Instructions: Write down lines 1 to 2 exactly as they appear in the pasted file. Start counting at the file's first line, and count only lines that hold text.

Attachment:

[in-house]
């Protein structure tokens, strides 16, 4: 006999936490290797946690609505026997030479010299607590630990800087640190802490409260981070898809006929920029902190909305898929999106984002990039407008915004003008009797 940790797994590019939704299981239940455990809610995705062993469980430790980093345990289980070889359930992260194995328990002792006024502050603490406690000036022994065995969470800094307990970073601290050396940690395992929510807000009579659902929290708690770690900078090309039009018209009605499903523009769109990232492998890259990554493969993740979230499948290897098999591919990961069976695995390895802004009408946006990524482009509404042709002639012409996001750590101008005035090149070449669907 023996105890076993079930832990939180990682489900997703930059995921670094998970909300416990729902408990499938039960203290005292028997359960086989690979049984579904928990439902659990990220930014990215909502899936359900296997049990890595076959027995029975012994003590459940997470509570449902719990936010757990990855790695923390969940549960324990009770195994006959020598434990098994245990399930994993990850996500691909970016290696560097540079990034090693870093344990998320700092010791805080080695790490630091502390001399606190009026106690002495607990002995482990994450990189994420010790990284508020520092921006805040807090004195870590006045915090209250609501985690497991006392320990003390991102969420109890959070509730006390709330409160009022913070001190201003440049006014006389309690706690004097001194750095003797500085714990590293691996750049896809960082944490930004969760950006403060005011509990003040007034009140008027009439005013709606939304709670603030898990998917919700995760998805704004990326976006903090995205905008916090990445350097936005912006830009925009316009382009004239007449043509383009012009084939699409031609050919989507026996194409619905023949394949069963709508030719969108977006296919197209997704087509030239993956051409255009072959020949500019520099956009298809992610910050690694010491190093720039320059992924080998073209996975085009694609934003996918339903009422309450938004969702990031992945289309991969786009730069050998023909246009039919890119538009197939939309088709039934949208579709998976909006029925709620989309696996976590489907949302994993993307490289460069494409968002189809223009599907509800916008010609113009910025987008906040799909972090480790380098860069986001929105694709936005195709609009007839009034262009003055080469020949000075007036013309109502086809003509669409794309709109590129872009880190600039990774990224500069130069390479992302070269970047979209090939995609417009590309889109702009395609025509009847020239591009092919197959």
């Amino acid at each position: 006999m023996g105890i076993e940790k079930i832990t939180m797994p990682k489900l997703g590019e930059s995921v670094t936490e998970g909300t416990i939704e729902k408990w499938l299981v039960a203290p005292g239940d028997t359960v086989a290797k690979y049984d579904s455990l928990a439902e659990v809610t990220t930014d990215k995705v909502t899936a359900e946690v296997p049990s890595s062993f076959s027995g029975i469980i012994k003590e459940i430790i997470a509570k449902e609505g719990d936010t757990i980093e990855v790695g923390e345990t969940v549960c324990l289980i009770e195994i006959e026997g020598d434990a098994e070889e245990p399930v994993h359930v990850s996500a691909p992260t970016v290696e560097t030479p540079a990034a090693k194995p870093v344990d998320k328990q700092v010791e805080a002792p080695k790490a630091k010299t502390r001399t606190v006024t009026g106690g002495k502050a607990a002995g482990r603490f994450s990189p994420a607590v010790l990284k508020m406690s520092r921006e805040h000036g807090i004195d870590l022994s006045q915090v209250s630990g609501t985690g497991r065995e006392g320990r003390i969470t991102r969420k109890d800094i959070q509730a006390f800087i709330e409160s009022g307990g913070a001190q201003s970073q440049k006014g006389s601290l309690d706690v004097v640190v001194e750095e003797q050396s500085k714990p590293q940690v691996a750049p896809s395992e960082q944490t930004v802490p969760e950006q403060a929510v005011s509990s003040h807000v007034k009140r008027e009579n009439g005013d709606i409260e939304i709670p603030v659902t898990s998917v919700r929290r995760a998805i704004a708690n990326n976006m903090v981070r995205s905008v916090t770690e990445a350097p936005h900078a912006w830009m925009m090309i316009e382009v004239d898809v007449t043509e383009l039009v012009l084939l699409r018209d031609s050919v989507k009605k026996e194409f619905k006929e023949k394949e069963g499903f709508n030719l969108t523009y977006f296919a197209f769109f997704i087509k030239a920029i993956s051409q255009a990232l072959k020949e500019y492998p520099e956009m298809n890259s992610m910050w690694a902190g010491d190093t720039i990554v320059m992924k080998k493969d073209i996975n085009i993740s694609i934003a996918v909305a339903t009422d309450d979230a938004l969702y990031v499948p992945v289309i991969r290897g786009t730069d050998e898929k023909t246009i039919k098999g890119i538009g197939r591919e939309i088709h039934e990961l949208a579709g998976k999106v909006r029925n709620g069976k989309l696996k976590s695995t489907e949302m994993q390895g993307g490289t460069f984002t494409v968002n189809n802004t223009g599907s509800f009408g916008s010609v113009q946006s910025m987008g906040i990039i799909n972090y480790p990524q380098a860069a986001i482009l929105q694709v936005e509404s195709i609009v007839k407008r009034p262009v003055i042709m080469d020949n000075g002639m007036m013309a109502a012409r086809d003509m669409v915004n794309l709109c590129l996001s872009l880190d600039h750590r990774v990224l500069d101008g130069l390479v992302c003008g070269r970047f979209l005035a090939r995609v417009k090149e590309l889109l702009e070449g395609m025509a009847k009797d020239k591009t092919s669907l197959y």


[in-house]
């Protein structure tokens, strides 16, 4: 006999936490290797946690609505026997030479010299607590630990800087640190802490409260981070898809006929920029902190909305898929999106984002990039407008915004003008009797 940790797994590019939704299981239940455990809610995705062993469980430790980093345990289980070889359930992260194995328990002792006024502050603490406690000036022994065995969470800094307990970073601290050396940690395992929510807000009579659902929290708690770690900078090309039009018209009605499903523009769109990232492998890259990554493969993740979230499948290897098999591919990961069976695995390895802004009408946006990524482009509404042709002639012409996001750590101008005035090149070449669907 023996105890076993079930832990939180990682489900997703930059995921670094998970909300416990729902408990499938039960203290005292028997359960086989690979049984579904928990439902659990990220930014990215909502899936359900296997049990890595076959027995029975012994003590459940997470509570449902719990936010757990990855790695923390969940549960324990009770195994006959020598434990098994245990399930994993990850996500691909970016290696560097540079990034090693870093344990998320700092010791805080080695790490630091502390001399606190009026106690002495607990002995482990994450990189994420010790990284508020520092921006805040807090004195870590006045915090209250609501985690497991006392320990003390991102969420109890959070509730006390709330409160009022913070001190201003440049006014006389309690706690004097001194750095003797500085714990590293691996750049896809960082944490930004969760950006403060005011509990003040007034009140008027009439005013709606939304709670603030898990998917919700995760998805704004990326976006903090995205905008916090990445350097936005912006830009925009316009382009004239007449043509383009012009084939699409031609050919989507026996194409619905023949394949069963709508030719969108977006296919197209997704087509030239993956051409255009072959020949500019520099956009298809992610910050690694010491190093720039320059992924080998073209996975085009694609934003996918339903009422309450938004969702990031992945289309991969786009730069050998023909246009039919890119538009197939939309088709039934949208579709998976909006029925709620989309696996976590489907949302994993993307490289460069494409968002189809223009599907509800916008010609113009910025987008906040799909972090480790380098860069986001929105694709936005195709609009007839009034262009003055080469020949000075007036013309109502086809003509669409794309709109590129872009880190600039990774990224500069130069390479992302070269970047979209090939995609417009590309889109702009395609025509009847020239591009092919197959």